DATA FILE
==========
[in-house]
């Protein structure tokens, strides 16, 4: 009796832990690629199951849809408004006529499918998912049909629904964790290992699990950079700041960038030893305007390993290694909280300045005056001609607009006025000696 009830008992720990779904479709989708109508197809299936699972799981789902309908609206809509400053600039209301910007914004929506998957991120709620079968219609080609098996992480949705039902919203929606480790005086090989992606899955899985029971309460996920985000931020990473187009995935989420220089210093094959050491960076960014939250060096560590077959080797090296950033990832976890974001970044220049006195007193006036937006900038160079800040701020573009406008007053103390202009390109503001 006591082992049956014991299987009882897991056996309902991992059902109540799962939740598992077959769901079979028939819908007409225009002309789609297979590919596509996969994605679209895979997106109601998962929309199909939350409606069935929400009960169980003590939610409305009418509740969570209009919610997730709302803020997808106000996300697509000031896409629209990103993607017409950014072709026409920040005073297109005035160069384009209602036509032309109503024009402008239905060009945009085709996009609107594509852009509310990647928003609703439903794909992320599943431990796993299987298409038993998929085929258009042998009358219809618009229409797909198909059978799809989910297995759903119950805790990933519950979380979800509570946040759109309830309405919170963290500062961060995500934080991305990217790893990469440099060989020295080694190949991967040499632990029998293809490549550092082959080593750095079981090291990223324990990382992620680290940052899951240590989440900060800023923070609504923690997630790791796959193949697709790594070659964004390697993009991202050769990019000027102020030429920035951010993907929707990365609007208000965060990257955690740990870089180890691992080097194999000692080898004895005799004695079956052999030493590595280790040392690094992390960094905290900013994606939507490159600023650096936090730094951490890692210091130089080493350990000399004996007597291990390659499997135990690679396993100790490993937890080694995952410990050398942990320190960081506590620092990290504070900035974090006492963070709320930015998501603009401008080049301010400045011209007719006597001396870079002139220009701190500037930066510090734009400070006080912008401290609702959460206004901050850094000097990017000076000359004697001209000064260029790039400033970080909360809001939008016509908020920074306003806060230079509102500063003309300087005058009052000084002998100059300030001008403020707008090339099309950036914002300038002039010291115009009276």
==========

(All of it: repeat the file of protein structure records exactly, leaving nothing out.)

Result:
[in-house]
């Protein structure tokens, strides 16, 4: 009796832990690629199951849809408004006529499918998912049909629904964790290992699990950079700041960038030893305007390993290694909280300045005056001609607009006025000696 009830008992720990779904479709989708109508197809299936699972799981789902309908609206809509400053600039209301910007914004929506998957991120709620079968219609080609098996992480949705039902919203929606480790005086090989992606899955899985029971309460996920985000931020990473187009995935989420220089210093094959050491960076960014939250060096560590077959080797090296950033990832976890974001970044220049006195007193006036937006900038160079800040701020573009406008007053103390202009390109503001 006591082992049956014991299987009882897991056996309902991992059902109540799962939740598992077959769901079979028939819908007409225009002309789609297979590919596509996969994605679209895979997106109601998962929309199909939350409606069935929400009960169980003590939610409305009418509740969570209009919610997730709302803020997808106000996300697509000031896409629209990103993607017409950014072709026409920040005073297109005035160069384009209602036509032309109503024009402008239905060009945009085709996009609107594509852009509310990647928003609703439903794909992320599943431990796993299987298409038993998929085929258009042998009358219809618009229409797909198909059978799809989910297995759903119950805790990933519950979380979800509570946040759109309830309405919170963290500062961060995500934080991305990217790893990469440099060989020295080694190949991967040499632990029998293809490549550092082959080593750095079981090291990223324990990382992620680290940052899951240590989440900060800023923070609504923690997630790791796959193949697709790594070659964004390697993009991202050769990019000027102020030429920035951010993907929707990365609007208000965060990257955690740990870089180890691992080097194999000692080898004895005799004695079956052999030493590595280790040392690094992390960094905290900013994606939507490159600023650096936090730094951490890692210091130089080493350990000399004996007597291990390659499997135990690679396993100790490993937890080694995952410990050398942990320190960081506590620092990290504070900035974090006492963070709320930015998501603009401008080049301010400045011209007719006597001396870079002139220009701190500037930066510090734009400070006080912008401290609702959460206004901050850094000097990017000076000359004697001209000064260029790039400033970080909360809001939008016509908020920074306003806060230079509102500063003309300087005058009052000084002998100059300030001008403020707008090339099309950036914002300038002039010291115009009276």